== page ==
Tanzania: Compulsory listing of telcos on Stock Exchange still an issue
Mobile phone operators in the country will continue to engage the government so as to convince it to amend the newly signed Electronic and Postal Communications Act in their favour. Their resolve follows the signing into law the bill whose certain sections they disputed as unfavourable to their operations.
The two leading telecommunications firms' CEOs told The Citizen in separate interviews in Dar es Salaam yesterday that they were yet to see the new law and that they will continue consulting the government if contentious issue have not been addressed.
"Our stand is that we will continue discussing with the ministry, regulator and other stakeholders to reach an amicable conclusion," said Zain Tanzania managing director, Khaled Muhtadi. He insisted that the new law would have a negative impact on investments in the telecommunication industry.
Muhtadi noted that his company has for the last seven years invested about $600 million (Sh780billion) and according to him "this is because the investment environment was appropriate at that time." However, his Vodacom Tanzania counterpart Dietlof Mare, said for the time being they have nothing to do but adhere to the new law.
"The bill has been passed by parliament and the President has assented to it; so we will just have to follow the new law as required," conceded Mare. Among other things, the mobile operators are contending the section in the law which compels them to publicly float their shares at the Dar es Salaam Stock Exchange (DSE) three years after starting their operations in the country, subject to requirements by the Capital Market and Securities Act.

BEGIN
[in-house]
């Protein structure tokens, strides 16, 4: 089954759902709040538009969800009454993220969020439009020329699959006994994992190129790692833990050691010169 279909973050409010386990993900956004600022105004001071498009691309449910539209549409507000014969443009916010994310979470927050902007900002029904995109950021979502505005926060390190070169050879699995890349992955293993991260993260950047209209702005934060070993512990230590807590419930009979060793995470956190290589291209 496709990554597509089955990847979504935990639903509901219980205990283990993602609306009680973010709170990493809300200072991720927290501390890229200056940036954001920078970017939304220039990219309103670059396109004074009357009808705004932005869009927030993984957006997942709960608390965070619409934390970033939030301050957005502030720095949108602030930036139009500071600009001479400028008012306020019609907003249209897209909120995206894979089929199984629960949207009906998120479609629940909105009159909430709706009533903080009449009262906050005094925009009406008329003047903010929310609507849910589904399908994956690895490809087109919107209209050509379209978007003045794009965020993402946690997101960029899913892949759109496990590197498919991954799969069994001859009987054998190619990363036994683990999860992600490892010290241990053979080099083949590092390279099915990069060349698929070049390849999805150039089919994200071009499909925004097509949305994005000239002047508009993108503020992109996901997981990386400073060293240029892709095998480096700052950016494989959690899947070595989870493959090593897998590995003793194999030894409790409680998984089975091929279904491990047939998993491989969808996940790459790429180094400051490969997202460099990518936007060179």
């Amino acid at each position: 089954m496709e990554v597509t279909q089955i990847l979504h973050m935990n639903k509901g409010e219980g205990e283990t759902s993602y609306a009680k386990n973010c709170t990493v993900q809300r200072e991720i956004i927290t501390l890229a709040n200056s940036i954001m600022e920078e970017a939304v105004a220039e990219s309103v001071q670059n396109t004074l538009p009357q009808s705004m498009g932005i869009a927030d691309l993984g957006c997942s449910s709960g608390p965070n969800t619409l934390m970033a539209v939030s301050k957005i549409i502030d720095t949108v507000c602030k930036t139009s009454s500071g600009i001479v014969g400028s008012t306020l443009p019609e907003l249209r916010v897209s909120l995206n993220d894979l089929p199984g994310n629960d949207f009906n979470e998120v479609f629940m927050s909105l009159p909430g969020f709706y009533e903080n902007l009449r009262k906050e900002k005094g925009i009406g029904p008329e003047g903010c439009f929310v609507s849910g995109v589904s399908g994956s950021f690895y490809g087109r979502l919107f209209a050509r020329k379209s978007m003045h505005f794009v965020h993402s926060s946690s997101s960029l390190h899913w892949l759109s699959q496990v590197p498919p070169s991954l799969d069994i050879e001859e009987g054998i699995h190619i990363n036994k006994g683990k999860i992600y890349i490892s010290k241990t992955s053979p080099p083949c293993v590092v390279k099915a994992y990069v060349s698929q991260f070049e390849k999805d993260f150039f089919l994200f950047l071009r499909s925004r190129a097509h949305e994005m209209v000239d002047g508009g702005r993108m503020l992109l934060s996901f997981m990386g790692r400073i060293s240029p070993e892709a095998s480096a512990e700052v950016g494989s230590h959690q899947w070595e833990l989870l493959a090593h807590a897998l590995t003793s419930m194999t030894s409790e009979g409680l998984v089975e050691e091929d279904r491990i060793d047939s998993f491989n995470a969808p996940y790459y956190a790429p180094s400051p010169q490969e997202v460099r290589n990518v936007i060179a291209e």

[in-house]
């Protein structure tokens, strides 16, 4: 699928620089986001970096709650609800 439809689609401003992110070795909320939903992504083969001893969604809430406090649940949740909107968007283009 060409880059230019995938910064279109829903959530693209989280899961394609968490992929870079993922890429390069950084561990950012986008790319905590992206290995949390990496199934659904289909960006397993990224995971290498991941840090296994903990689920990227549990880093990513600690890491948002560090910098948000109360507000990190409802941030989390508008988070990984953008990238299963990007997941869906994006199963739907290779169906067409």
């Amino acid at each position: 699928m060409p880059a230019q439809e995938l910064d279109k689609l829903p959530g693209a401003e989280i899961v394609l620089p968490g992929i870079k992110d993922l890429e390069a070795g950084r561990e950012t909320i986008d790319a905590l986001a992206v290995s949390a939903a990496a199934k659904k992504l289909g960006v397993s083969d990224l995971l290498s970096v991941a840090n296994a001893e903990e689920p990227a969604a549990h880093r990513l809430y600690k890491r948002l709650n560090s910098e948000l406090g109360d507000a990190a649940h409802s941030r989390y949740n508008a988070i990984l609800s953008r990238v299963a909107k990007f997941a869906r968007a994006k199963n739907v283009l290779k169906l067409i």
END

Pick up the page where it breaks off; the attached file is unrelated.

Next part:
In disposing of local shares listed or registered with the DSE, the companies will have to sell their local shares to Tanzanians according to procedures prescribed in the regulations.
Currently, the three leading mobile companies operating in Tanzania are listed on foreign stock exchanges. Vodacom is enlisted on the Johannesburg Stock Exchange of South Africa, Zain (MTC) appears on the Kuwait Stock Exchange and Tigo (MIC) is on a US stock market.
The mobile phone operators had earlier sought President Jakaya Kikwete's intervention, saying the Electronic and Postal Communications Bill, 2010, which has since been signed into law, was detrimental to their operations.
They sent a letter early this year through their umbrella organisation, the Mobile Operators Association of Tanzania (Moat), seeking an audience with the President to have contentious clauses removed from the Bill. In the letter, the Moat members said the Bill reflected Tanzania's inconsistency on policy matters.
"It is our view that as a country, Tanzania needs consistency, certainty, transparency and stability in such major policies in order to realise meaningful investments," the mobile phone company CEOs noted in their letter to President Kikwete.